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When it comes to education in America today, what matters the most to schools and education boards are test scores and grades. This is a huge problem because it causes students to get bored with learning, so they lose interest in it all together. “We could encourage the best qualities of youthfulness- curiosity, adventure, resilience, the capacity for surprising insight- simply by being more flexible about time, texts, and tests, by introducing kids to truly competent adults, and by giving each student what autonomy he or she needs in order to take risks every now and then” (Gatto 115). The only way to correct this newfound problem of boredom is to wipe away everything we have in place in the education system and start anew.
“Our policy makers today think that what matters most is getting high test scores in mathematics and reading” (Ravitch 106). This has caused students themselves to believe that grades and test scores are the only thing that matters. In all reality tests measure memorization skills and not how smart the taker is and students have forgotten this. No test can ever measure their potential to be something great. John Taylor Gatto, a retired school teacher, said boredom was everywhere in his world as a teacher (114). When asked, the students would say that they are bored because “the work was stupid, that it made no sense, that they already knew it” (Gatto 114). The teachers are bored because the students are “only interested in grades” (Gatto 114). This boredom has derived from the fact that most schools have become a way to equalize large quantities of citizens.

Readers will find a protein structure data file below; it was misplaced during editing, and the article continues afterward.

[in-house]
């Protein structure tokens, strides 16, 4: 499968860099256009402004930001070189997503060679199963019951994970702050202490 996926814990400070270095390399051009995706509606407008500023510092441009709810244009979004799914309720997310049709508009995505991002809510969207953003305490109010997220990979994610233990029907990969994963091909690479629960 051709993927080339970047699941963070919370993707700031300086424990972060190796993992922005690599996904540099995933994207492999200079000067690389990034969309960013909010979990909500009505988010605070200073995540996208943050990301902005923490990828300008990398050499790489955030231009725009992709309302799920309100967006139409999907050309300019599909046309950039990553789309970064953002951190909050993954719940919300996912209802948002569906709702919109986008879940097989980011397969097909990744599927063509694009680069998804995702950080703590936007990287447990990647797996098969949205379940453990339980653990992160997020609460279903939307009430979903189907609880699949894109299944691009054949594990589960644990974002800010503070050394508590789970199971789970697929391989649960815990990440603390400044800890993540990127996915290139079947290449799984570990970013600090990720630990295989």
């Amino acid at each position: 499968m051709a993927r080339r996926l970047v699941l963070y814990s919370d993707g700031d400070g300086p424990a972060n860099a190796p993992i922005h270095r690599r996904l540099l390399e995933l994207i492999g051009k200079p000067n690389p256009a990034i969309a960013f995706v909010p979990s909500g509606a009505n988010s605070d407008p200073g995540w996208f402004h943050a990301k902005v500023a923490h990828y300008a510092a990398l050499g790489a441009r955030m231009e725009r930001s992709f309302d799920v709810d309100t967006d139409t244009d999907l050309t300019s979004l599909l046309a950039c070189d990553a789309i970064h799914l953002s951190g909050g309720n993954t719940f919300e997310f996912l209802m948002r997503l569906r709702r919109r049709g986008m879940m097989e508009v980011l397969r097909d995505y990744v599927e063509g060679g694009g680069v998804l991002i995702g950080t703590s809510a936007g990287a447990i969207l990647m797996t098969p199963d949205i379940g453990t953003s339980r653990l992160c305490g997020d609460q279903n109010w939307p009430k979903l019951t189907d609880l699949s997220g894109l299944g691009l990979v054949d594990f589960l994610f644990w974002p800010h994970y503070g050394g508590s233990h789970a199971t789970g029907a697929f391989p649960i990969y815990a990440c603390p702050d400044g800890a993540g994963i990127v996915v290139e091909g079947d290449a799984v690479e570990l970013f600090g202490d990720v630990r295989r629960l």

Schools began to become compulsory between the years of 1905 and 1915 for three reasons: to make good citizens, to make good people, and to make each person his or her personal best (Gatto 117). This doesn’t seem so bad, but many people such as H.L. Mencken and Christopher Lasch researched the origin of our education system and what that really means. The reality is that our education system is derived from the military state of Prussia (Gatto 117). The Prussians used schools to create an easy to manage population by “creating mediocre intellects, to hamstring the inner life, denying students appreciable leadership skills, and ensuring docile and incomplete citizens” (Gatto 118).
Alexander Inglis, an author from the early 1900s, wrote about the true six basic functions American schooling had: the adaptive function, the integrating function, the diagnostic and directive function, differentiating function, the selective function, and the propaedeutic function (Gatto 119). These functions “establish fixed habits of reaction to authority”, “determine each student’s proper social role”, “sort children by role” and teach them accordingly, “tag the unfit clearly enough their peers will accept them as inferior”, and to teach a very small portion of the kids to become leaders (Gatto 119).
The Prussian system of education created an innocuous population of voters, a subservient workforce, and what America is best known for, mindless consumers.